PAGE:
A culture born on the terraces
The UK is ripe with culture, but when you talk about footwear culture in the UK. We have to talk about where it all began, on the terraces. Football is ingrained in Britain and since the 70s the words ‘terrace’ or ‘casual’ are used to tap into a subculture both ubiquitous in its backyard and obscure to outsiders. Ultimately becoming home to the first UK Sneakerheads. In a time before all-seater stadiums and conversations about “safe standing”. The terraces were where football fans stood, and the casuals were those fans who filled them. Dedicated as much to style as the teams they paid to see.
The shoe that encapsulated these established norms more than any other was 1975s Adidas Trimm Trab. Part of a campaign to get lethargic West Germans to exercise more. By the early ’80s, the Trimm Trab had become the trainer of choice for UK football casuals. If you have ever seen films like The Firm or The Football Factory. You might have some idea of the aesthetic they look to achieve. Beyond all the violence and hooliganism that desired style is in parts maintained in pockets to this day in 2019.
Since then, the Trimm Trab has been joined by other members of the Adidas tennis shoe family like the Gazelle, Stan Smith, and Spezial in most casuals rotations. That can still be observed in most town centres. As middle-aged men have since repressed their formative years with the trainers they were the only remaining relic of days gone by.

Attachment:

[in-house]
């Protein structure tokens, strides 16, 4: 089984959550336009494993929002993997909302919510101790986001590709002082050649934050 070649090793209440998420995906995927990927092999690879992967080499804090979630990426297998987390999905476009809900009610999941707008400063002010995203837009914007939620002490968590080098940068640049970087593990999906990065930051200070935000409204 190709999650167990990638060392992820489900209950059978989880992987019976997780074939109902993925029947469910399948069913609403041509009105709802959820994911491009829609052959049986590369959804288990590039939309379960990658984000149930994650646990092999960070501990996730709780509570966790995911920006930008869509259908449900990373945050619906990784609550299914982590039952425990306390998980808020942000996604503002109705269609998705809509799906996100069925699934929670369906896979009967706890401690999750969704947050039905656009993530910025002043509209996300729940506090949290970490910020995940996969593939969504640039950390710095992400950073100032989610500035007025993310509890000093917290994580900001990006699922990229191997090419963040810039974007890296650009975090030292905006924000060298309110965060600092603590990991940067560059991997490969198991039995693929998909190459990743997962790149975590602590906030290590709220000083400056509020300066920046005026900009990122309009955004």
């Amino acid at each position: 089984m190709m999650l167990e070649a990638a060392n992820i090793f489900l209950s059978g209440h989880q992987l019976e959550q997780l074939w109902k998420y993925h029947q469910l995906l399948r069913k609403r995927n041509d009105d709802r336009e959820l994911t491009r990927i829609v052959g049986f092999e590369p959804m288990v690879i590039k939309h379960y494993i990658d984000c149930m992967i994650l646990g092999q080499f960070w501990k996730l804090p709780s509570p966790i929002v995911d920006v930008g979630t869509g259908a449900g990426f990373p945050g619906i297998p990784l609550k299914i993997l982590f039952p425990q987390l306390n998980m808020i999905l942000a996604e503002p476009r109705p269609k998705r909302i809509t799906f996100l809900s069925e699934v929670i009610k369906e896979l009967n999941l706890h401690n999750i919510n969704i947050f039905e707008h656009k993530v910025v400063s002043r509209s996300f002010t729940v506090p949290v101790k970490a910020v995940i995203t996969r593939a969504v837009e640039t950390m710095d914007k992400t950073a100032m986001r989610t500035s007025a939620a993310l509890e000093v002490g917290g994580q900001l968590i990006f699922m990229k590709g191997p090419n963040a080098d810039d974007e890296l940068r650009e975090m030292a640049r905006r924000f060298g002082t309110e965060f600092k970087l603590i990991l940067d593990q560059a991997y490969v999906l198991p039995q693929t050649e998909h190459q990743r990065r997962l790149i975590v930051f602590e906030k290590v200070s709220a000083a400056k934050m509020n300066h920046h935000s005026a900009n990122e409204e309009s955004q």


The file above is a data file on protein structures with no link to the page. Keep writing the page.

Fashions fade but style is eternal
See in regard to UK sneakerheads more than any other place on earth. The cultures history is just as, if not more important than its present. The simplicity of the aforementioned silhouettes such as the Stan Smith and Gazelle have made them timeless. Their designs are simple, smart and classic. That has put them in an almost untouchable category, freeing them of criticism from future generations. Less, of course, can be said for the chunky trainers that dominate the broader fashion world like the Yeezy 700 and Balenciaga Triple S which will undoubtedly come under scrutiny from the next generation and won’t stand the test of time.
What I am getting at is the UK Sneakerheads are more historians than they are hypebeasts. Where in Asia branding, and high profile labels are important, and in America, the obsession remains with the newest of the new. The UK is much more concerned with what can only be described as retro designs.
UK Sneakerheads in 2019
Of course in the UK you still are inundated with fans of Yeezy and Off-White footwear. To me and many others, I would consider that more of a general trend, however, which transcends location due to those brands impressive scope. Instead, to honestly define UK Sneakerheads you must as mentioned talk about the history of some of these brands. Notable subcultures that contributed to the scene as it is today include the casuals who we have touched on. As well as Jamaican-influenced skinhead culture that shifted from music-loving and largely peaceable in the ’60s to its infiltration by the far right in the ’70s and ’80s. While the greater availability of international products as European markets opened also helped shift the tide towards a very educated trainer fanatic. The online trainers Sneakerheads aren’t a new phenomenon in the UK, and they are treated as so.